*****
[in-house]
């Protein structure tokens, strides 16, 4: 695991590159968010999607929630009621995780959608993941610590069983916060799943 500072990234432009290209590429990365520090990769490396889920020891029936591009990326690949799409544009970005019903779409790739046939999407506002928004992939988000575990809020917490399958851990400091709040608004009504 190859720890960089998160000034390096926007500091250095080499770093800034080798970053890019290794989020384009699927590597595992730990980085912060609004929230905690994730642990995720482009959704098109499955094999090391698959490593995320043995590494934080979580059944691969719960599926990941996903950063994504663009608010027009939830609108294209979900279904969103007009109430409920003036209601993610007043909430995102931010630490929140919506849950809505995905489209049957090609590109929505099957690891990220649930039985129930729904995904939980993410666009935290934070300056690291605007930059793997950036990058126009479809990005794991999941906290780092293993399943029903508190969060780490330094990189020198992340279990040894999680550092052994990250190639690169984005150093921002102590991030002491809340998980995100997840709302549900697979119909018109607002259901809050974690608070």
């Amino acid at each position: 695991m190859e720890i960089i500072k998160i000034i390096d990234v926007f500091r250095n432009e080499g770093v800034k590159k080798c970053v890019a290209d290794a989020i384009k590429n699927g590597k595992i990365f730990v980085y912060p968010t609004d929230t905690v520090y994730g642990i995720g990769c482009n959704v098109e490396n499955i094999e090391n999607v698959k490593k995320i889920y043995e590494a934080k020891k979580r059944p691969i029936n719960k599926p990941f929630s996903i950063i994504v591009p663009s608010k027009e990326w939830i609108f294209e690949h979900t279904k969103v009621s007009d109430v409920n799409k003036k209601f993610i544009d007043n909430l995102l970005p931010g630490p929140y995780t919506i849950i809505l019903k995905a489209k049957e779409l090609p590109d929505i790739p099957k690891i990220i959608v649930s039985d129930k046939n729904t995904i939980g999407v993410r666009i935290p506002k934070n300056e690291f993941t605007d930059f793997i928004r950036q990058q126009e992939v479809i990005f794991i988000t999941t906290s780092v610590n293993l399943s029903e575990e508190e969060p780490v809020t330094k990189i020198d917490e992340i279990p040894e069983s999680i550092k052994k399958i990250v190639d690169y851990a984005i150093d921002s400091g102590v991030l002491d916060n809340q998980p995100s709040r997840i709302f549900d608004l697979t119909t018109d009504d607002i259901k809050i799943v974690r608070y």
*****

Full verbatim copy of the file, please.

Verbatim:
[in-house]
């Protein structure tokens, strides 16, 4: 695991590159968010999607929630009621995780959608993941610590069983916060799943 500072990234432009290209590429990365520090990769490396889920020891029936591009990326690949799409544009970005019903779409790739046939999407506002928004992939988000575990809020917490399958851990400091709040608004009504 190859720890960089998160000034390096926007500091250095080499770093800034080798970053890019290794989020384009699927590597595992730990980085912060609004929230905690994730642990995720482009959704098109499955094999090391698959490593995320043995590494934080979580059944691969719960599926990941996903950063994504663009608010027009939830609108294209979900279904969103007009109430409920003036209601993610007043909430995102931010630490929140919506849950809505995905489209049957090609590109929505099957690891990220649930039985129930729904995904939980993410666009935290934070300056690291605007930059793997950036990058126009479809990005794991999941906290780092293993399943029903508190969060780490330094990189020198992340279990040894999680550092052994990250190639690169984005150093921002102590991030002491809340998980995100997840709302549900697979119909018109607002259901809050974690608070």
């Amino acid at each position: 695991m190859e720890i960089i500072k998160i000034i390096d990234v926007f500091r250095n432009e080499g770093v800034k590159k080798c970053v890019a290209d290794a989020i384009k590429n699927g590597k595992i990365f730990v980085y912060p968010t609004d929230t905690v520090y994730g642990i995720g990769c482009n959704v098109e490396n499955i094999e090391n999607v698959k490593k995320i889920y043995e590494a934080k020891k979580r059944p691969i029936n719960k599926p990941f929630s996903i950063i994504v591009p663009s608010k027009e990326w939830i609108f294209e690949h979900t279904k969103v009621s007009d109430v409920n799409k003036k209601f993610i544009d007043n909430l995102l970005p931010g630490p929140y995780t919506i849950i809505l019903k995905a489209k049957e779409l090609p590109d929505i790739p099957k690891i990220i959608v649930s039985d129930k046939n729904t995904i939980g999407v993410r666009i935290p506002k934070n300056e690291f993941t605007d930059f793997i928004r950036q990058q126009e992939v479809i990005f794991i988000t999941t906290s780092v610590n293993l399943s029903e575990e508190e969060p780490v809020t330094k990189i020198d917490e992340i279990p040894e069983s999680i550092k052994k399958i990250v190639d690169y851990a984005i150093d921002s400091g102590v991030l002491d916060n809340q998980p995100s709040r997840i709302f549900d608004l697979t119909t018109d009504d607002i259901k809050i799943v974690r608070y």